Most teachers take photos in their classroom at some point. As photography is a major hobby of mine (I also blog about it), I tend to find myself photographing in my classroom quite often. It's a seemingly simple enough idea, but there's actually a lot of things to consider if you want to do it well. Here is a guide I made up of things to keep in mind when taking photographs in your classroom. This is somewhat of a followup post to my post about blogging in the classroom, where I touched upon some of these topics.
Choosing the Right Camera
In reality, any camera will do for classroom photography, but being a photographer, I like to use a camera that produces high quality images. At school, I currently use a Samsung NX100 (without the kit lens) with 30mm lens. This is a camera I carry around with me when I don't want to lug around my professional gear, so I didn't buy it especially to use at school, but it comes in very handy. The camera's an older (and thus cheaper) model, and I got a good deal for the two on eBay. This combo allows me to isolate subjects from their background with a pleasing background blur (also known as bokeh) but the downside is, it's a fixed focal length lens, so it doesn't zoom in or out, and the camera doesn't have a flash. I haven't found either of those things to be much of a problem. There's no need to carry a bulky digital SLR around. These days, there are plenty of smaller cameras that produce high quality images.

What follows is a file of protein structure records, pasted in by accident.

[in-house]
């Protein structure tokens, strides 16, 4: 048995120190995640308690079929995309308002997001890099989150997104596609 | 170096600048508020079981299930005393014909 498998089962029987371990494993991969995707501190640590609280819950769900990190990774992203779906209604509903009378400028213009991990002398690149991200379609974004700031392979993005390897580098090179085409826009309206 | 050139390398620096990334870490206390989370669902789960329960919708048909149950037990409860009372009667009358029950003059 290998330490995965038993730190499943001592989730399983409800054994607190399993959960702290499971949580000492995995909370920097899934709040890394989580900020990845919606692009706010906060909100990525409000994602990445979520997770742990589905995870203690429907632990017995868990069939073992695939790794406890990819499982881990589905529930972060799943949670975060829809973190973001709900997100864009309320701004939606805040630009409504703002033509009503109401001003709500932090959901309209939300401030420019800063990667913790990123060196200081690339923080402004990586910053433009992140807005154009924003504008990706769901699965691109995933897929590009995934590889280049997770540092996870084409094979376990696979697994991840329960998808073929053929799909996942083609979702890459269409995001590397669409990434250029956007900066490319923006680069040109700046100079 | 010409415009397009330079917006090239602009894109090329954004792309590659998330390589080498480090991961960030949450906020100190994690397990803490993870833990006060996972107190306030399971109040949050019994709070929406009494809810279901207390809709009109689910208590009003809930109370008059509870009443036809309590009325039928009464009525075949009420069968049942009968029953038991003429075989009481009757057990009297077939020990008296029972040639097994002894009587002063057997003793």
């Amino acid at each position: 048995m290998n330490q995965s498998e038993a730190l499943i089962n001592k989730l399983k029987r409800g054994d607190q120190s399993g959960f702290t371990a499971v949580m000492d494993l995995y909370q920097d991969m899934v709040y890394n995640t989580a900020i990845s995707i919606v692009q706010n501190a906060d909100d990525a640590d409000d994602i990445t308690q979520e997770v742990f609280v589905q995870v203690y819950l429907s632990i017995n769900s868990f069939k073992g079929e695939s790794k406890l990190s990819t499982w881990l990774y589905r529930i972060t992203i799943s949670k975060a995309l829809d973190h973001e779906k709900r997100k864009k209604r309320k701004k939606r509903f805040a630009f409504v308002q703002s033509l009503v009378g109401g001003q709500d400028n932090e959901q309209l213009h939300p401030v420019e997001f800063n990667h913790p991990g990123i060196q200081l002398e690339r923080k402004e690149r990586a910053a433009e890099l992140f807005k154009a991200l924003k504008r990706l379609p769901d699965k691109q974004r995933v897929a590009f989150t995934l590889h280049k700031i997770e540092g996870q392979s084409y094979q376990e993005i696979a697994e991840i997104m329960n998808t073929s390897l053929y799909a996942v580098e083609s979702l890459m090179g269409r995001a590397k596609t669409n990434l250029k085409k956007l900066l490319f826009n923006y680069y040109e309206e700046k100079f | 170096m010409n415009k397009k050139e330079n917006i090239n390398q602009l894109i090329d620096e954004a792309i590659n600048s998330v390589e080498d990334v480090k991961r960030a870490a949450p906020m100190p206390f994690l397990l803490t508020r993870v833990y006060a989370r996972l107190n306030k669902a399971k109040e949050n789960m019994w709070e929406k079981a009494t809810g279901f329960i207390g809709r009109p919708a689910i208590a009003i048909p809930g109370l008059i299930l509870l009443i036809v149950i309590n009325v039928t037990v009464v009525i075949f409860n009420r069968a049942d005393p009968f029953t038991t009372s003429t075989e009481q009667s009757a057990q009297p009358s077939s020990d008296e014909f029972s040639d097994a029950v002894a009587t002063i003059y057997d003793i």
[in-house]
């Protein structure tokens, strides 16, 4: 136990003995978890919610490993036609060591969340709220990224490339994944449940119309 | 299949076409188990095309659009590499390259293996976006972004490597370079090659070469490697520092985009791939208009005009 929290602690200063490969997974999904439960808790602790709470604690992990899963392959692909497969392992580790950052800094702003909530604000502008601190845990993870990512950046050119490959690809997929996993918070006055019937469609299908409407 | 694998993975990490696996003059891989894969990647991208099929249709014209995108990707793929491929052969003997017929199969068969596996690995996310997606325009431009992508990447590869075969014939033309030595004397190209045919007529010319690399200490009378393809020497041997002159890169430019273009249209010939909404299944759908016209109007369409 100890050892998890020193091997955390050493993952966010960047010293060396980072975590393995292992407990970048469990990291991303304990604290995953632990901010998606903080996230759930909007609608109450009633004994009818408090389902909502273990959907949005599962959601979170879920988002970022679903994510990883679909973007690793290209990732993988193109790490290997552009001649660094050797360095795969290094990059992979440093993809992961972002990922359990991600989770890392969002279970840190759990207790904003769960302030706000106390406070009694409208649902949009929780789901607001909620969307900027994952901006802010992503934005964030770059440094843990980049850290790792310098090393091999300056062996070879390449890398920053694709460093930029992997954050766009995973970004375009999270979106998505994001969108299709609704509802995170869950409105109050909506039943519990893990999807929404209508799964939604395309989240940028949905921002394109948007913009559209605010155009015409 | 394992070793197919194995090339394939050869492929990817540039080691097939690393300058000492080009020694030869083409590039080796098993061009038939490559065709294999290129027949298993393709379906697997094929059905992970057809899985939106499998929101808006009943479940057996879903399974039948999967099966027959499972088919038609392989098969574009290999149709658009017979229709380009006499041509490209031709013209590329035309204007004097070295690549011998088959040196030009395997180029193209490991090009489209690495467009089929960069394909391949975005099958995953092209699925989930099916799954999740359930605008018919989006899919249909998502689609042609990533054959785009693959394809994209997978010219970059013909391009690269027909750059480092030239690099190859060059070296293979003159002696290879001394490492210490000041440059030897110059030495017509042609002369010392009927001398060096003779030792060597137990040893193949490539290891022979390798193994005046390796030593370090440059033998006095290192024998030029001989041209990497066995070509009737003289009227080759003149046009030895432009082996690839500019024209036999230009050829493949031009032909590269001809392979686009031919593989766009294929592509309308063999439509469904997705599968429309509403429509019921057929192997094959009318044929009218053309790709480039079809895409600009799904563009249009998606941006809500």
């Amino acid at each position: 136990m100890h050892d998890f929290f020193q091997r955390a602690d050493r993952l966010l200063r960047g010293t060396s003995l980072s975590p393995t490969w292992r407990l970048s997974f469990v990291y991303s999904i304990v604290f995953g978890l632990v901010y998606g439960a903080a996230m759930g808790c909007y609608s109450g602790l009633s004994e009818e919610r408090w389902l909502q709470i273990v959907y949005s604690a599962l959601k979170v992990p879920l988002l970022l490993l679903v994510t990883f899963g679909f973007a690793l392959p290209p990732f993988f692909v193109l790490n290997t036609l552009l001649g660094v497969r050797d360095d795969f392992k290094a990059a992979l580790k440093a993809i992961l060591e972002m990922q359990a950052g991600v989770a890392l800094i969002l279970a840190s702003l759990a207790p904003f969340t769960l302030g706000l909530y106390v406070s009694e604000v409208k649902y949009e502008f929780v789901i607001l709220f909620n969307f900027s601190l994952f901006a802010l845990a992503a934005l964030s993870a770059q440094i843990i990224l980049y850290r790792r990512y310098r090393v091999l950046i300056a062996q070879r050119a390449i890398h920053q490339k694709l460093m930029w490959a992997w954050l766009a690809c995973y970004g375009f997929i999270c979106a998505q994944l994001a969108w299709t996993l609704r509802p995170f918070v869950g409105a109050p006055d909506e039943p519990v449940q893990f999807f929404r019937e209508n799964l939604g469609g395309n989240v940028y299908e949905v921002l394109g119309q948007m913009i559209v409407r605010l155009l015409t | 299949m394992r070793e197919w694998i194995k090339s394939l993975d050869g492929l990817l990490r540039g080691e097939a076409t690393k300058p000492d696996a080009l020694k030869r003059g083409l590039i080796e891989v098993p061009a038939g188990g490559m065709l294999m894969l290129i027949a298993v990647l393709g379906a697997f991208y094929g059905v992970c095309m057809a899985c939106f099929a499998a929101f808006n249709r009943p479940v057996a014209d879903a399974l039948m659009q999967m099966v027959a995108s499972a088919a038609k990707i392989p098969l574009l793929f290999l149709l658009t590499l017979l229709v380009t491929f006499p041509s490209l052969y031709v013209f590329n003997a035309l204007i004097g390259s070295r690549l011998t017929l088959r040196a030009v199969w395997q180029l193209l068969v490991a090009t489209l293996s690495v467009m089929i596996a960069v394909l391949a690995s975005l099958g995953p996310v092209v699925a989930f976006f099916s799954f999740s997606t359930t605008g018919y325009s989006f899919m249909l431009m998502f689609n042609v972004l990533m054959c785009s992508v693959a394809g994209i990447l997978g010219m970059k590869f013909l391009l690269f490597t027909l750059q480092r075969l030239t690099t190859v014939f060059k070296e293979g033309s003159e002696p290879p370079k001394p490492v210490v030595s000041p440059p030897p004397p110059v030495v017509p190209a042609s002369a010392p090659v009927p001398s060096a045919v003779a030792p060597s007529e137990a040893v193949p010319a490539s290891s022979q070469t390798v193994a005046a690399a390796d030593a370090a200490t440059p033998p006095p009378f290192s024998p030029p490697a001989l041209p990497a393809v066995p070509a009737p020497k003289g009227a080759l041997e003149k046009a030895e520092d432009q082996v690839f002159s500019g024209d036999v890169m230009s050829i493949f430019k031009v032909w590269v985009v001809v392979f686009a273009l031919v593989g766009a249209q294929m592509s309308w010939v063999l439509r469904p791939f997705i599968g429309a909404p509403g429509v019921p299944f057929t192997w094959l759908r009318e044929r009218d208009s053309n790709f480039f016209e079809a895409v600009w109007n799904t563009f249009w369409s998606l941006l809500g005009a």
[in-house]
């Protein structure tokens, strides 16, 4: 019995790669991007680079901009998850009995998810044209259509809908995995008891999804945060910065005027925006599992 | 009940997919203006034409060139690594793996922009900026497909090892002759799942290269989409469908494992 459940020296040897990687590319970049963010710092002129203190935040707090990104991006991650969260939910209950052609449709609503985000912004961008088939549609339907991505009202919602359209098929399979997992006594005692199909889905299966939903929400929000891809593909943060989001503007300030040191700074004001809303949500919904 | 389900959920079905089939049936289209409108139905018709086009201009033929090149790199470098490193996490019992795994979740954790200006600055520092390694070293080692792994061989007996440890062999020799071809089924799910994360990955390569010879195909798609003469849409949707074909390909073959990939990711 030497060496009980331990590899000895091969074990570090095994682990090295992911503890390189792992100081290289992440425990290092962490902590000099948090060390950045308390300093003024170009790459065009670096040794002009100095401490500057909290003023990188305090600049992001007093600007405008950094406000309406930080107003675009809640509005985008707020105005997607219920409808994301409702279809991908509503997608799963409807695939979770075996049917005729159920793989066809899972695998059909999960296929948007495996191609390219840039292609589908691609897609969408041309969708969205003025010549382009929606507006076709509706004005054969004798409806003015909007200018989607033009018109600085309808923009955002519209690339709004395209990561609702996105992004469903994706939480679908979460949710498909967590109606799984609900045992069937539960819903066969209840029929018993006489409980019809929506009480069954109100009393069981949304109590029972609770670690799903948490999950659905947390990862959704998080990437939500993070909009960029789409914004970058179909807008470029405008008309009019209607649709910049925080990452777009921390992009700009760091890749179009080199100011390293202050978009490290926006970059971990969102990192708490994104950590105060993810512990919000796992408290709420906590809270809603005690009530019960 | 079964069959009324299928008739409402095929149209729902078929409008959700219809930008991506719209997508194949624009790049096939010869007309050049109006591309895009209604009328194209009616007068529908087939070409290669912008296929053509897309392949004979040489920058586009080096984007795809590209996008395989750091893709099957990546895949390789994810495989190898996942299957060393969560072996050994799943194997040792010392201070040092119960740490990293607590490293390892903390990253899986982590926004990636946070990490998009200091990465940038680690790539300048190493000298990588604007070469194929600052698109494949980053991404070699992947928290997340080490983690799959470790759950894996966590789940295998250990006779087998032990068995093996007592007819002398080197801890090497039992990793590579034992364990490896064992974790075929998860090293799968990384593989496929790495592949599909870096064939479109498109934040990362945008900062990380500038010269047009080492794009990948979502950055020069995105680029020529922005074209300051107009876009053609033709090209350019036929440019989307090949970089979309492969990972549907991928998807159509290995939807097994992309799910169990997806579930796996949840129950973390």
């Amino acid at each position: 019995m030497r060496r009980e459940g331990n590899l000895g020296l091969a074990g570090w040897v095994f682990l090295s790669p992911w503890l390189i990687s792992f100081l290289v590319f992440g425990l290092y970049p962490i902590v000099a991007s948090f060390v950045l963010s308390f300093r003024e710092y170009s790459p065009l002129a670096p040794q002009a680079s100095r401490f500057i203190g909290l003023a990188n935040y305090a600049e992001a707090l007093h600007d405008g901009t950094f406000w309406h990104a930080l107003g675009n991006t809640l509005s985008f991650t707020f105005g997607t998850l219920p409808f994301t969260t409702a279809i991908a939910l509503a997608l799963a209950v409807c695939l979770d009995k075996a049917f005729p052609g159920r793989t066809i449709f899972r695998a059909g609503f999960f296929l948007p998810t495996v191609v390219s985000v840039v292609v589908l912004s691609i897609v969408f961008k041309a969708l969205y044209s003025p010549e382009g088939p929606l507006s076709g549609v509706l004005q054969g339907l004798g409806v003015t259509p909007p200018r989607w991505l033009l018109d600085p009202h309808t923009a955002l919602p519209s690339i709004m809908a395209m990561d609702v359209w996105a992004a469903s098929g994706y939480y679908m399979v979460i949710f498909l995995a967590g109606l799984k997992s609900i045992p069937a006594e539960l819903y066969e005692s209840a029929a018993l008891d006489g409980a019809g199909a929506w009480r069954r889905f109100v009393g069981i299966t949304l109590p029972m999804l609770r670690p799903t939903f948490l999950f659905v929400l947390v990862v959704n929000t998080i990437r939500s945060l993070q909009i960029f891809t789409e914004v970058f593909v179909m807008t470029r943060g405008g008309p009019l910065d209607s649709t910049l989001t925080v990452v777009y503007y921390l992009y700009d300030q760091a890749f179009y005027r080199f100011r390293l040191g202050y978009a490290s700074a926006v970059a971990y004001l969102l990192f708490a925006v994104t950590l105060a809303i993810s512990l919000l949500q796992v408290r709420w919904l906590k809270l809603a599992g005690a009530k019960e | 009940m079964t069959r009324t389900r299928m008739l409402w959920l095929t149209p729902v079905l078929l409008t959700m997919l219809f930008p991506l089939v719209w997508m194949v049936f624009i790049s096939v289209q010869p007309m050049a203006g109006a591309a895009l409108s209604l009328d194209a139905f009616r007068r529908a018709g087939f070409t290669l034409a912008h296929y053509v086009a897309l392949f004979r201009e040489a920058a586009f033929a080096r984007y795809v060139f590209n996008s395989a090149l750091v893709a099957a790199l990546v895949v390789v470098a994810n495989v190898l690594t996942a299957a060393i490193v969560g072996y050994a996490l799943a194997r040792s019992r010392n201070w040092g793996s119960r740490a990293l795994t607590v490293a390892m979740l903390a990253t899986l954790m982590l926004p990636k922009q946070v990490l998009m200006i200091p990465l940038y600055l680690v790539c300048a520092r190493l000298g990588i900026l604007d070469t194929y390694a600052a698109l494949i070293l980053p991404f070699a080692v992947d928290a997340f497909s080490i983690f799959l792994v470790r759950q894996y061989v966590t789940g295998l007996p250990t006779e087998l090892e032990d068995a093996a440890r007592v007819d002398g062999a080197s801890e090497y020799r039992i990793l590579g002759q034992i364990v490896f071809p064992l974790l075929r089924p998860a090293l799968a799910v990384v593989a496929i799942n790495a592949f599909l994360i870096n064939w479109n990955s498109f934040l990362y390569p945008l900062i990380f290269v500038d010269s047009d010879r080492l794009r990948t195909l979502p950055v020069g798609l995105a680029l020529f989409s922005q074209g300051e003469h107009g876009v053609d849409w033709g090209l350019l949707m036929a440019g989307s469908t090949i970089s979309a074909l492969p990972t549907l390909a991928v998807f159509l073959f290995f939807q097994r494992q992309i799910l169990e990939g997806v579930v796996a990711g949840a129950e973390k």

Getting Permissions from Parents